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Stanley Forman dies

20 February 2013

Stanley Forman, Honorary Member of FOCAL International, internationally known documentary film distributor and producer and founder of the ETV Library, died last night (February 7th) at Harrogate Hospital, Yorkshire.

For many years Stanley's company, ETV Films Ltd., was one of the best sources for archive film about the British labour movement and the 'socialist' countries of eastern Europe. Those who knew him, despite any political differences, admired him and were grateful for his help and knowledge.

His funeral will take place at 13.00 hrs. on Monday February 18th at the Stonefall Cemetary, Wetherby Road, Harrogate HG3 1DE.

 

A TRIBUTE FROM FELLOW FOCAL ITERNATIONAL LIFETIME ACHIEVEMENT AWARD WINNER JERRY KUEHL

Stanley Foreman (1921-2013) was proud of being a man of the left. When Lenin said ‘Of all the arts, for us the most important is the cinema’ Stanley took him at his word. He joined the Young Communist League when he was fifteen, and became its cultural secretary in 1937. Along with fellow left-wing luminaries he established Plato films in 1950, and when it seemed that the company might lose a libel case brought by Hans Speidel, a former Wehrmacht general, Stanley set up another company, Education and Television Films, in 1959.

For many years ETV was the preferred source of archive material from socialist countries outside the Soviet Union: its collection of pre 1959 Chinese newsfilm was astonishing, and it even managed to offer a paean to Polish earth-moving equipment in glorious colour…

Because Stanley was so fanatical about film, it is said that when goons from Soviet Ministries offered to replace his worn copies of early Soviet newsfilm with pristine versions, he accepted, but first carefully removed any shots containing images of Trotsky for safe-keeping. The ETV collection is now at the BFI. I’ll bet those images are still there. Stanley would be pleased.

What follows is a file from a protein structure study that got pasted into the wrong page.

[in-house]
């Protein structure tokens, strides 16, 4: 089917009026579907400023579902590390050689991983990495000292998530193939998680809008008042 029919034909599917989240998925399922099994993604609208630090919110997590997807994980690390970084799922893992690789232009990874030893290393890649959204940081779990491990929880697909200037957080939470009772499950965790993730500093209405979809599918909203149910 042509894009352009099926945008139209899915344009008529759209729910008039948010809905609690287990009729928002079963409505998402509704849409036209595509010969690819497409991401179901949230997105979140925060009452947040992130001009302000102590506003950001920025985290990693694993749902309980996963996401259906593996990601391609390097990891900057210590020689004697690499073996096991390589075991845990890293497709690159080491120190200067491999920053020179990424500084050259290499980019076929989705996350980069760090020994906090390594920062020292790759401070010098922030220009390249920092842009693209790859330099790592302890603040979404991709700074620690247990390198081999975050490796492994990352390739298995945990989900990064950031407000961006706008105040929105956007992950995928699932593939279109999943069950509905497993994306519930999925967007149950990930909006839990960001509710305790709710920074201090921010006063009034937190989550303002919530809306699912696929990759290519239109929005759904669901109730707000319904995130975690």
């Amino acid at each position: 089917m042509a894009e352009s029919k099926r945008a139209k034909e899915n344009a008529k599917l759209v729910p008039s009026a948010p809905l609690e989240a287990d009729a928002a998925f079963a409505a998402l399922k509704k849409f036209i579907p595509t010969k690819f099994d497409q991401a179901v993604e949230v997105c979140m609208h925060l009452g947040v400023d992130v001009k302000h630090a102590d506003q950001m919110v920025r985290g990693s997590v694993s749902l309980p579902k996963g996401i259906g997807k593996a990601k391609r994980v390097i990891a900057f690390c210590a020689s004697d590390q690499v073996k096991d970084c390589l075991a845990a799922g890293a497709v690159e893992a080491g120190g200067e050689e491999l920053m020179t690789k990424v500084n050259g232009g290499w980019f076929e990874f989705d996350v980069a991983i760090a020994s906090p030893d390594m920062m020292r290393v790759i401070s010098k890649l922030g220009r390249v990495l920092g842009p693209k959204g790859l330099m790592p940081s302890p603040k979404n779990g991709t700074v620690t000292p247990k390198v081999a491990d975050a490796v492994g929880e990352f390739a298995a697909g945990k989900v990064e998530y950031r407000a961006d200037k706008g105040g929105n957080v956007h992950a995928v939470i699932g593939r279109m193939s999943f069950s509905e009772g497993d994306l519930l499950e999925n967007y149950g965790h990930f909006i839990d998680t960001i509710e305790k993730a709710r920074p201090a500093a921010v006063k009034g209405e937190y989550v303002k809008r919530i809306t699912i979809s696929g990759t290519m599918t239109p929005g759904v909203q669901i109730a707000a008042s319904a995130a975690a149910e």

A TRIBUTE FROM ROSALIND BENTLEY

I remember Stanley Forman with great affection. He was one of the kindest and most caring people in the industry, and when I was a young film researcher in the late 1970s so helpful in making some of my first projects really impressive with the fantastic footage he was able to provide. It was a real treat to visit him and Betty Baker at the ETV Archive and his contribution to the archive world was enormous, not only because of the wonderful collection of films he had but also his good advice and great sense of humour, He was a very special person who I know was admired and loved by all the film researchers who knew him. 

A TRIBUTE FROM AMANDA HUNTLEY

In my early days, when I was a bit perplexed to find myself in a basement in Islington surrounded by film cans, not really knowing what to do or where to start, I was stunned to find Stanley Forman, also in Islington, also surrounded by films. But he knew exactly what to do, and in Stanley I found a guide and inspiration. When he and my father got going…I didn’t want them to stop (I like to think of them now in that great cinema in the sky!). Stanley told me about screening Battleship Potemkin, with my dad synchronising music on 78rpms, sometimes it worked they said, sometimes it didn’t…neither of them really cared, film for them both was such a passion.

Stanley’s ETV and Plato collections were upstairs in an old Georgian building on Upper Street, cans piled high, shelves sagging under the weight,, then up a tiny staircase to another floor, goodness how that house stayed upright ! Bright posters for film festivals in the Soviet block on the walls and card indexes and references books, it was a wonderful place! I really miss him, Stanley was so very very warm and humorous. He was to me a bit exotic as an early British lifelong communist and a man of social conscience. He truly was one of the first to know these old battered movies just must survive and reflect the changing world in which we live. It was him and Betty with Sue (and later Jinny and Zoe) that held together one of the finest collections this country has ever known.
The film world has lost one of its finest characters.

A TRIBUTE FROM MAGGI COOK

I will always be grateful for his kindness. He really made a difference in my life and I will always remember him with great affection.